Among those who died in 2016...
Media and publishing
Harper Lee, reclusive
Southern novelist who wrote
To Kill a Mockingbird, died
Feb. 19, age 89.
Umberto Eco (pictured),
Italian author of The Name of the Rose, died Feb. 19, age 84.
Jim Harrison, poet and novelist whose love of the wilderness shone in Legends of the Fall, died March 26, age 78.
John Bradshaw, self-help author who exhorted his followers to embrace their “inner child,” died May 8, age 82.
Morley Safer, CBS reporter who covered war, culture, corruption, and politics for 60 Minutes, died May 19, age 84.
Lois Duncan, young-adult suspense writer who thrilled teens with I Know What You Did Last Summer, died June 15, age 82.
Elie Wiesel (pictured), Auschwitz survivor and Nobel Peace Prize winner who recounted the Holocaust’s horrors in Night, died July 2, age 87.
John McLaughlin, TV host who made political punditry pugilistic with The McLaughlin Group, died Aug. 16, age 89.
W.P. Kinsella, novelist whose Shoeless Joe inspired the baseball film Field of Dreams, died Sept. 16, age 81.
Gwen Ifill (pictured), racial barrier–breaking journalist who co-hosted PBS NewsHour, died Nov. 14, age 61.
Stage and screen
Alan Rickman, English actor adored for his villainous turns in Die Hard and Harry Potter, died Jan. 14, age 69.
Dan Haggerty, bushy-bearded star of The Life and Times of Grizzly Adams, died Jan. 15, age 73.
Abe Vigoda, sad-faced Godfather and Barney Miller actor, died Jan. 26, age 94.
Ken Adam, set designer who dreamed up the futuristic secret lairs of James Bond villains, died March 10, age 95.
Garry Shandling, self-depreciating comedian who redefined the sitcom with The Larry Sanders Show, died March 24, age 66.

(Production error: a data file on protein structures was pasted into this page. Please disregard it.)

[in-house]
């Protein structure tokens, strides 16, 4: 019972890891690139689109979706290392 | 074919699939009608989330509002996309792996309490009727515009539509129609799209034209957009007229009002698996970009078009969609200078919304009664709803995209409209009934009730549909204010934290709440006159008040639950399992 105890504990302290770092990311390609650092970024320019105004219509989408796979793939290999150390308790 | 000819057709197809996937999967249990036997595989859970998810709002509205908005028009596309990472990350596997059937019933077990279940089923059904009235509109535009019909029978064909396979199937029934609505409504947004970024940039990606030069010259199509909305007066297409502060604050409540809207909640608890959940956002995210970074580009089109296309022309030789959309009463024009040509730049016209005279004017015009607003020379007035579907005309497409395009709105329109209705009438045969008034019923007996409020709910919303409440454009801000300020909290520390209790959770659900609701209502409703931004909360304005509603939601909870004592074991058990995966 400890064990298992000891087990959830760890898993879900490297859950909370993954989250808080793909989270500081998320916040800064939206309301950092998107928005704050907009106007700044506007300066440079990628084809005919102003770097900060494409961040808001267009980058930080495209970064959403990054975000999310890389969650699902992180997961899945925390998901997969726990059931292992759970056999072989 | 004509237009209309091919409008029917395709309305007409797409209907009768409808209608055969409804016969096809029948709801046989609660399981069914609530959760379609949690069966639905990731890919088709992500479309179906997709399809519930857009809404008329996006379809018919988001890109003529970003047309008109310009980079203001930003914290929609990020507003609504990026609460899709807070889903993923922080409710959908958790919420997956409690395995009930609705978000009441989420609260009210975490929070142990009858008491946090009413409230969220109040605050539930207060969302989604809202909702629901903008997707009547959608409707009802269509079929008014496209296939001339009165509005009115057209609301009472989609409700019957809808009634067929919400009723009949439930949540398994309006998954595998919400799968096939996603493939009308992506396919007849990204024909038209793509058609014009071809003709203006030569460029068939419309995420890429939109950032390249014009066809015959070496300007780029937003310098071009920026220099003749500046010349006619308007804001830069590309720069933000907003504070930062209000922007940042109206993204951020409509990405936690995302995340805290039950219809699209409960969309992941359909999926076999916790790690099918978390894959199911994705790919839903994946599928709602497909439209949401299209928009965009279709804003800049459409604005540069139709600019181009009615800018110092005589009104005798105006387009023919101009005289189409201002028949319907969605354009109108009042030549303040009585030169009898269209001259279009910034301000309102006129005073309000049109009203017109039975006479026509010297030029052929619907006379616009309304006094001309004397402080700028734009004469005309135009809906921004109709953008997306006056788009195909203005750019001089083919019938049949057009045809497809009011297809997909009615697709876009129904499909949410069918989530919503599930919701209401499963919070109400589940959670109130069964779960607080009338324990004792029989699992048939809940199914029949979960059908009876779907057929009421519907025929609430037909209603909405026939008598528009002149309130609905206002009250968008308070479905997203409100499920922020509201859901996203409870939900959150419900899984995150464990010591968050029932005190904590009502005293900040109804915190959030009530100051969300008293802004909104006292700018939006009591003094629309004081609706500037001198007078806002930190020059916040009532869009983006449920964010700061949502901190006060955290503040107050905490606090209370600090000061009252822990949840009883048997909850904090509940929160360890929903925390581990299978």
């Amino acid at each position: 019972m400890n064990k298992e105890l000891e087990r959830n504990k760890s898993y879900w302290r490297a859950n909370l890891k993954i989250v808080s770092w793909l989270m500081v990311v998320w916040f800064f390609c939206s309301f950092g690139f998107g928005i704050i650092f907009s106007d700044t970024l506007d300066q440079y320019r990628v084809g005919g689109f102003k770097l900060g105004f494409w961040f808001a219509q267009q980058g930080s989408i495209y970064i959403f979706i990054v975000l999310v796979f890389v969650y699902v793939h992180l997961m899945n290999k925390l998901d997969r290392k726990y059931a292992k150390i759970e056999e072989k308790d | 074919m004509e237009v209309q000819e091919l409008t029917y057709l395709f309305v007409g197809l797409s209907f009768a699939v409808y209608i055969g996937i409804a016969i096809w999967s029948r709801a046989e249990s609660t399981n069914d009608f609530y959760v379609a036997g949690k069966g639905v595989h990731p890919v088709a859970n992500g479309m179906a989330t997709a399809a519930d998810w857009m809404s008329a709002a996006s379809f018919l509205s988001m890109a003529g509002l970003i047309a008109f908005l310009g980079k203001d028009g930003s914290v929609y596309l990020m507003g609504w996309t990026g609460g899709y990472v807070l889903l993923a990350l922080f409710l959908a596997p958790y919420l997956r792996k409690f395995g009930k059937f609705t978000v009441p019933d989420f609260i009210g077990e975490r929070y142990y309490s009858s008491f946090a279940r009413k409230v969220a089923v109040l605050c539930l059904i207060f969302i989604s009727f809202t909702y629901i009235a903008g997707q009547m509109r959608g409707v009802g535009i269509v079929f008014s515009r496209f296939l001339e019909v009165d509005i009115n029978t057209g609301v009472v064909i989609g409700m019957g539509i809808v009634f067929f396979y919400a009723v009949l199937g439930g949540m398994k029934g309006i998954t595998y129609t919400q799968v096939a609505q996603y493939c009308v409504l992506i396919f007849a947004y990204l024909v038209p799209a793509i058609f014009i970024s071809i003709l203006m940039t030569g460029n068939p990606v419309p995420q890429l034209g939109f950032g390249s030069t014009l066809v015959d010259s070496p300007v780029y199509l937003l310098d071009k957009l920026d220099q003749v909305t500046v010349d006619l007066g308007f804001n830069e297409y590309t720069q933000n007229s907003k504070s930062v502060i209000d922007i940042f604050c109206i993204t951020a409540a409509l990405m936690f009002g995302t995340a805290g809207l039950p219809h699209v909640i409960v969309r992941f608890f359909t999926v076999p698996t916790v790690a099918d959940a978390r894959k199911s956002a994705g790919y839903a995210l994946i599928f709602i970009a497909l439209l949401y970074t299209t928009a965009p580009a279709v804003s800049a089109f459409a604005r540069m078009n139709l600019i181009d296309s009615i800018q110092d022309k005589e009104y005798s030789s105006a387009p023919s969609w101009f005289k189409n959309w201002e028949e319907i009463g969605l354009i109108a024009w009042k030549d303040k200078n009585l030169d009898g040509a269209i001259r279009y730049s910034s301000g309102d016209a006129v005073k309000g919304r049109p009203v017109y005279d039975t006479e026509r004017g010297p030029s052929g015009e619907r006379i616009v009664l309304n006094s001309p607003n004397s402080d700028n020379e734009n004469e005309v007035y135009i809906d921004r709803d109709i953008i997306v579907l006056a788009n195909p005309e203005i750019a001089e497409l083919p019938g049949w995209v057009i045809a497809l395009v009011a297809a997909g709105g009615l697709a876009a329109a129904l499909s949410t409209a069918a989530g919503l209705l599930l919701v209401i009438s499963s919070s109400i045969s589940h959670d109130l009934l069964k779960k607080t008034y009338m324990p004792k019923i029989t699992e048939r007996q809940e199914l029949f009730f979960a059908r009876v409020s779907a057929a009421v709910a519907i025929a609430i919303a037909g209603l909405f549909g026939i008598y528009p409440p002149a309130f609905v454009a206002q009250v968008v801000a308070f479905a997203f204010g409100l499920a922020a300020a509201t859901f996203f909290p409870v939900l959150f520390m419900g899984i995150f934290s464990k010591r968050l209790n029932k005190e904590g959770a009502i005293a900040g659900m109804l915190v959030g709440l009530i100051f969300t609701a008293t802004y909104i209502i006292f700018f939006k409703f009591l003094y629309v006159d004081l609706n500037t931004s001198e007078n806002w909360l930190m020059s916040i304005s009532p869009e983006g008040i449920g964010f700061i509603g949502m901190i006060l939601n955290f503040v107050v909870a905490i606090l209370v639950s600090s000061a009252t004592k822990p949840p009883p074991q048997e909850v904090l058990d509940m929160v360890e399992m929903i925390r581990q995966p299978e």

Patty Duke, child star who won an Oscar for her portrayal of Helen Keller in The Miracle Worker, died March 29, age 69.
Alan Young, pal to a talking horse in 1960s sitcom Mister Ed, died May 19, age 96.
Garry Marshall, feel-good hitmaker who created TV’s Happy Days and directed Pretty Woman, died July 19, age 81.
Gene Wilder (pictured), comedic actor who was charmingly neurotic in Blazing Saddles and Willy Wonka and the Chocolate Factory, died Aug. 29, age 83.
Edward Albee, Pulitzerwinning playwright of Who’s Afraid of Virginia Woolf?, died Sept. 16, age 88.
Agnes Nixon, soap opera writer and producer who created One Life to Live and All My Children, died Sept. 28, age 93.
Florence Henderson, beloved Broadway star who played The Brady Bunch’s alwayscheery mom, died Nov. 24, age 82.
Music and the arts
David Bowie (pictured), everchanging British rocker who transcended music, art, and fashion, died Jan. 10, age 69.
Glenn Frey, founding member of the Eagles who co-wrote “Hotel California,” died Jan. 18, age 67.
Maurice White, singer-songwriter and producer of exuberant R&B group Earth, Wind & Fire, died Feb. 3, age 74.
George Martin, experimental producer who guided the Beatles and reshaped the sound of pop music, died March 8, age 90.
Keith Emerson, virtuoso keyboardist of prog rock group Emerson, Lake & Palmer, died March 11, age 71.
Frank Sinatra Jr., singer who struggled to follow in his father’s footsteps, died March 16, age 72.
Merle Haggard, outlaw country music star who wrote of heartbreak, hard work, and redemption, died April 6, age 79.
Prince, chart-topping musical chameleon who fused soul, rock, synthpop, and funk, died April 21, age 57.
Gary S. Paxton, producer of novelty hits “Alley-Oop” and “Monster Mash,” died July 17, age 77.
Rudy Van Gelder, audio engineer who defined the sound of modern jazz on recordings by Miles Davis, John Coltrane and others, died Aug. 25, age 91.
Jean Shephard, feisty honkytonk singer who blazed a trail for strong women in country music, died Sept. 25, age 82.
Leonard Cohen, enigmatic Canadian singersongwriter who explored the sacred and the profane, died Nov. 7, age 82.
Leon Russell, scratchy-voiced Southern rocker who wrote “A Song for You,” died Nov. 13, age 74.
Sharon Jones, powerhouse soul singer who found fame in her 40s, died Nov. 18, age 60.
Antonin Scalia, Supreme Court justice whose elegant, witty, and sometimes caustic opinions made him a giant in the conservative legal movement, died Feb. 13, age 79.